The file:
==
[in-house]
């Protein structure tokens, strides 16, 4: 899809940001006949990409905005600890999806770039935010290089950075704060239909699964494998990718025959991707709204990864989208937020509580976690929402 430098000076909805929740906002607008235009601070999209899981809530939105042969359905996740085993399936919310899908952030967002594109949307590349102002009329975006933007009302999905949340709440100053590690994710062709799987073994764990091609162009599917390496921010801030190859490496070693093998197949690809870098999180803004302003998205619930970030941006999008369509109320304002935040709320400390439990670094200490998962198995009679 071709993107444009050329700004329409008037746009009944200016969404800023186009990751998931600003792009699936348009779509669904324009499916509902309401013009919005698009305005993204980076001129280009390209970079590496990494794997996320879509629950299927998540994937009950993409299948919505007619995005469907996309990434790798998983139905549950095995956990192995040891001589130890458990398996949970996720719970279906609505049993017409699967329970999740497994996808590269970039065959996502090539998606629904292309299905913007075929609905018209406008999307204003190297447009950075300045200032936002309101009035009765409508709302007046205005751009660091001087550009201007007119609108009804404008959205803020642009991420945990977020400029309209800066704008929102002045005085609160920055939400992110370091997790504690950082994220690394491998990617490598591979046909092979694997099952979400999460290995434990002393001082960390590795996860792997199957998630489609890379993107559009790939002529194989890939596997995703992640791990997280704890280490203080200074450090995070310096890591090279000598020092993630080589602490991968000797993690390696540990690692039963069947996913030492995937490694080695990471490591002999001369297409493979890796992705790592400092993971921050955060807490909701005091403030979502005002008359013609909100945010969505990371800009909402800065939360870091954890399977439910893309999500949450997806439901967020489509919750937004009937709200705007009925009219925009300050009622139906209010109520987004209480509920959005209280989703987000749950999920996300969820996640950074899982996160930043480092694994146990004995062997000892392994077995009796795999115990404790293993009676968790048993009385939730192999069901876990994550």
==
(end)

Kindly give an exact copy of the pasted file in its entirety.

[in-house]
């Protein structure tokens, strides 16, 4: 899809940001006949990409905005600890999806770039935010290089950075704060239909699964494998990718025959991707709204990864989208937020509580976690929402 430098000076909805929740906002607008235009601070999209899981809530939105042969359905996740085993399936919310899908952030967002594109949307590349102002009329975006933007009302999905949340709440100053590690994710062709799987073994764990091609162009599917390496921010801030190859490496070693093998197949690809870098999180803004302003998205619930970030941006999008369509109320304002935040709320400390439990670094200490998962198995009679 071709993107444009050329700004329409008037746009009944200016969404800023186009990751998931600003792009699936348009779509669904324009499916509902309401013009919005698009305005993204980076001129280009390209970079590496990494794997996320879509629950299927998540994937009950993409299948919505007619995005469907996309990434790798998983139905549950095995956990192995040891001589130890458990398996949970996720719970279906609505049993017409699967329970999740497994996808590269970039065959996502090539998606629904292309299905913007075929609905018209406008999307204003190297447009950075300045200032936002309101009035009765409508709302007046205005751009660091001087550009201007007119609108009804404008959205803020642009991420945990977020400029309209800066704008929102002045005085609160920055939400992110370091997790504690950082994220690394491998990617490598591979046909092979694997099952979400999460290995434990002393001082960390590795996860792997199957998630489609890379993107559009790939002529194989890939596997995703992640791990997280704890280490203080200074450090995070310096890591090279000598020092993630080589602490991968000797993690390696540990690692039963069947996913030492995937490694080695990471490591002999001369297409493979890796992705790592400092993971921050955060807490909701005091403030979502005002008359013609909100945010969505990371800009909402800065939360870091954890399977439910893309999500949450997806439901967020489509919750937004009937709200705007009925009219925009300050009622139906209010109520987004209480509920959005209280989703987000749950999920996300969820996640950074899982996160930043480092694994146990004995062997000892392994077995009796795999115990404790293993009676968790048993009385939730192999069901876990994550």